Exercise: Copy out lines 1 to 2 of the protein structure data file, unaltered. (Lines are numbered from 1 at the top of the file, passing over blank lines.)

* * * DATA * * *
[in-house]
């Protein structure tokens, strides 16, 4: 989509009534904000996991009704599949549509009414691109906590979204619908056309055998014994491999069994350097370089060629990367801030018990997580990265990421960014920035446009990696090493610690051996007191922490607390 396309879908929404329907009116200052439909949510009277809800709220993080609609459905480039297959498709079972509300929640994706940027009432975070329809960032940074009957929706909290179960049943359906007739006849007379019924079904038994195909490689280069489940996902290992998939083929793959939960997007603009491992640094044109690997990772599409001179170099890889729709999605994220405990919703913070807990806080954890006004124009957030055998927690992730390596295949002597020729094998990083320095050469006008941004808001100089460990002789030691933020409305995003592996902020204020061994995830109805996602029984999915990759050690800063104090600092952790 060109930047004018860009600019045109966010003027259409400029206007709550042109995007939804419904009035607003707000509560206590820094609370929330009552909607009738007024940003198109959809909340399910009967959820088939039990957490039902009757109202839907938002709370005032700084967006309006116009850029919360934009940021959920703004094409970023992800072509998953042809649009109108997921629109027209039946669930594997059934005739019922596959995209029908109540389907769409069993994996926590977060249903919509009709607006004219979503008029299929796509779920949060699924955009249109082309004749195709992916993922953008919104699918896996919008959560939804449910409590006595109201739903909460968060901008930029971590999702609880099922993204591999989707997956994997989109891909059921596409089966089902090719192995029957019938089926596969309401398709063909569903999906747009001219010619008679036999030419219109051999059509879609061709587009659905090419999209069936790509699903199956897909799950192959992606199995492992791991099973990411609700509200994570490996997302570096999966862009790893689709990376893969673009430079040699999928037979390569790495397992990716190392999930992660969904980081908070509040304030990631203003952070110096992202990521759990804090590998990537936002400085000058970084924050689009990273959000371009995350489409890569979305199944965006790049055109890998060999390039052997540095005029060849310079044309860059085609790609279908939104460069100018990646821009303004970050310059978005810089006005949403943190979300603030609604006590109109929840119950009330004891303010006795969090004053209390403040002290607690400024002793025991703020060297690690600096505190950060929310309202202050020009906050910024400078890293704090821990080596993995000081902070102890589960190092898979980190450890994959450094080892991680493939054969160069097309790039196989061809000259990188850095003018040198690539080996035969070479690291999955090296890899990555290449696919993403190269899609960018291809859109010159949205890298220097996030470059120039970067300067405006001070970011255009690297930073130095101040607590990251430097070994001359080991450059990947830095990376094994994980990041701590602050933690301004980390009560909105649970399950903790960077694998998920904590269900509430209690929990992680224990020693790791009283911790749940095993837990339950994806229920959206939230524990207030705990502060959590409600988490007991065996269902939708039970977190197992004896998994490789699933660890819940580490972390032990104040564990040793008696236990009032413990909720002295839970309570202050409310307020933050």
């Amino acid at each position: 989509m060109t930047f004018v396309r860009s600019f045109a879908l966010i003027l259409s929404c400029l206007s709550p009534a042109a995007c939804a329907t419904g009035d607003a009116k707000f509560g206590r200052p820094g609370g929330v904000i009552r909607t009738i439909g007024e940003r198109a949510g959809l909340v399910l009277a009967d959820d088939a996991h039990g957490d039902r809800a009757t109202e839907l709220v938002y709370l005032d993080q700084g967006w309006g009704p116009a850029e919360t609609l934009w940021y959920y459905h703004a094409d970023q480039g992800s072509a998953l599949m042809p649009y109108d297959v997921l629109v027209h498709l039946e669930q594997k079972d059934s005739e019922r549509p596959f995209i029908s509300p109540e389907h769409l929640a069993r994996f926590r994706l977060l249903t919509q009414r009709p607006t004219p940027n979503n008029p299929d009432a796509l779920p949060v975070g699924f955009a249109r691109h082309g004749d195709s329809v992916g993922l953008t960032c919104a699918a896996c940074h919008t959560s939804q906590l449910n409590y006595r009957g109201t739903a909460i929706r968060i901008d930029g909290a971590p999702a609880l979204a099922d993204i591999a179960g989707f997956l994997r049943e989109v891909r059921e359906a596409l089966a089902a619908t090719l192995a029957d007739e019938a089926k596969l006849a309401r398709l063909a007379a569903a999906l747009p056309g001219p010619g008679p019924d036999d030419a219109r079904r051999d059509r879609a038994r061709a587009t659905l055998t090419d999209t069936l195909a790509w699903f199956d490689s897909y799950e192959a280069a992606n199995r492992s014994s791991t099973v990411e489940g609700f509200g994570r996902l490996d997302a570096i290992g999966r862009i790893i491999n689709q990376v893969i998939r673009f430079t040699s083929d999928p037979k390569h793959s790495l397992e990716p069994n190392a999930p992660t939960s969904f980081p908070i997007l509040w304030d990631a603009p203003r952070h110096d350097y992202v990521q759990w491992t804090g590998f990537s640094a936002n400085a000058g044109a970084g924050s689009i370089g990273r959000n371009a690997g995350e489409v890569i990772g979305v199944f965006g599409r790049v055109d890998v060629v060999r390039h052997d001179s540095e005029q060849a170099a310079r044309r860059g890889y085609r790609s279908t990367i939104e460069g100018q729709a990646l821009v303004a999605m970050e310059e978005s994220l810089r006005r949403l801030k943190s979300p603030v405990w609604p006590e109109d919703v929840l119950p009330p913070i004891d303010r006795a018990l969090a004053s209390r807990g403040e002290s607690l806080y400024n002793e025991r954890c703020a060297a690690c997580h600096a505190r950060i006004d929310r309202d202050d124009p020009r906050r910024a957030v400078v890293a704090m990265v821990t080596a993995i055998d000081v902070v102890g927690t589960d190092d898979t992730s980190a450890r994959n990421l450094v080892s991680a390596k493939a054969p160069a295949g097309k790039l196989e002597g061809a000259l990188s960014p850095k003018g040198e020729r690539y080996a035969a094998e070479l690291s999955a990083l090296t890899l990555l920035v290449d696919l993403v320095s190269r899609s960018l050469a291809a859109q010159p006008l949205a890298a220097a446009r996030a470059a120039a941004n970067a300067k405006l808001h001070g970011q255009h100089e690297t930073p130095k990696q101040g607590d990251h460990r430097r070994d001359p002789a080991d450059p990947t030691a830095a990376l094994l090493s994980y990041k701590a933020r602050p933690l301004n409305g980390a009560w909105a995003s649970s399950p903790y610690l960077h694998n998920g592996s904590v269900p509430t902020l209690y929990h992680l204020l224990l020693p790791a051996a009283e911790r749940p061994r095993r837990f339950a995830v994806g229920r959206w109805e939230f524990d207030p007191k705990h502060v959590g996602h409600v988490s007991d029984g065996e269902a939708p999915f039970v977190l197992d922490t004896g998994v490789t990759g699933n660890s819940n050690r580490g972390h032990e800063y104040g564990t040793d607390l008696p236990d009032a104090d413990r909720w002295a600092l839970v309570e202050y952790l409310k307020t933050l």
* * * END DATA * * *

[in-house]
């Protein structure tokens, strides 16, 4: 989509009534904000996991009704599949549509009414691109906590979204619908056309055998014994491999069994350097370089060629990367801030018990997580990265990421960014920035446009990696090493610690051996007191922490607390 396309879908929404329907009116200052439909949510009277809800709220993080609609459905480039297959498709079972509300929640994706940027009432975070329809960032940074009957929706909290179960049943359906007739006849007379019924079904038994195909490689280069489940996902290992998939083929793959939960997007603009491992640094044109690997990772599409001179170099890889729709999605994220405990919703913070807990806080954890006004124009957030055998927690992730390596295949002597020729094998990083320095050469006008941004808001100089460990002789030691933020409305995003592996902020204020061994995830109805996602029984999915990759050690800063104090600092952790 060109930047004018860009600019045109966010003027259409400029206007709550042109995007939804419904009035607003707000509560206590820094609370929330009552909607009738007024940003198109959809909340399910009967959820088939039990957490039902009757109202839907938002709370005032700084967006309006116009850029919360934009940021959920703004094409970023992800072509998953042809649009109108997921629109027209039946669930594997059934005739019922596959995209029908109540389907769409069993994996926590977060249903919509009709607006004219979503008029299929796509779920949060699924955009249109082309004749195709992916993922953008919104699918896996919008959560939804449910409590006595109201739903909460968060901008930029971590999702609880099922993204591999989707997956994997989109891909059921596409089966089902090719192995029957019938089926596969309401398709063909569903999906747009001219010619008679036999030419219109051999059509879609061709587009659905090419999209069936790509699903199956897909799950192959992606199995492992791991099973990411609700509200994570490996997302570096999966862009790893689709990376893969673009430079040699999928037979390569790495397992990716190392999930992660969904980081908070509040304030990631203003952070110096992202990521759990804090590998990537936002400085000058970084924050689009990273959000371009995350489409890569979305199944965006790049055109890998060999390039052997540095005029060849310079044309860059085609790609279908939104460069100018990646821009303004970050310059978005810089006005949403943190979300603030609604006590109109929840119950009330004891303010006795969090004053209390403040002290607690400024002793025991703020060297690690600096505190950060929310309202202050020009906050910024400078890293704090821990080596993995000081902070102890589960190092898979980190450890994959450094080892991680493939054969160069097309790039196989061809000259990188850095003018040198690539080996035969070479690291999955090296890899990555290449696919993403190269899609960018291809859109010159949205890298220097996030470059120039970067300067405006001070970011255009690297930073130095101040607590990251430097070994001359080991450059990947830095990376094994994980990041701590602050933690301004980390009560909105649970399950903790960077694998998920904590269900509430209690929990992680224990020693790791009283911790749940095993837990339950994806229920959206939230524990207030705990502060959590409600988490007991065996269902939708039970977190197992004896998994490789699933660890819940580490972390032990104040564990040793008696236990009032413990909720002295839970309570202050409310307020933050």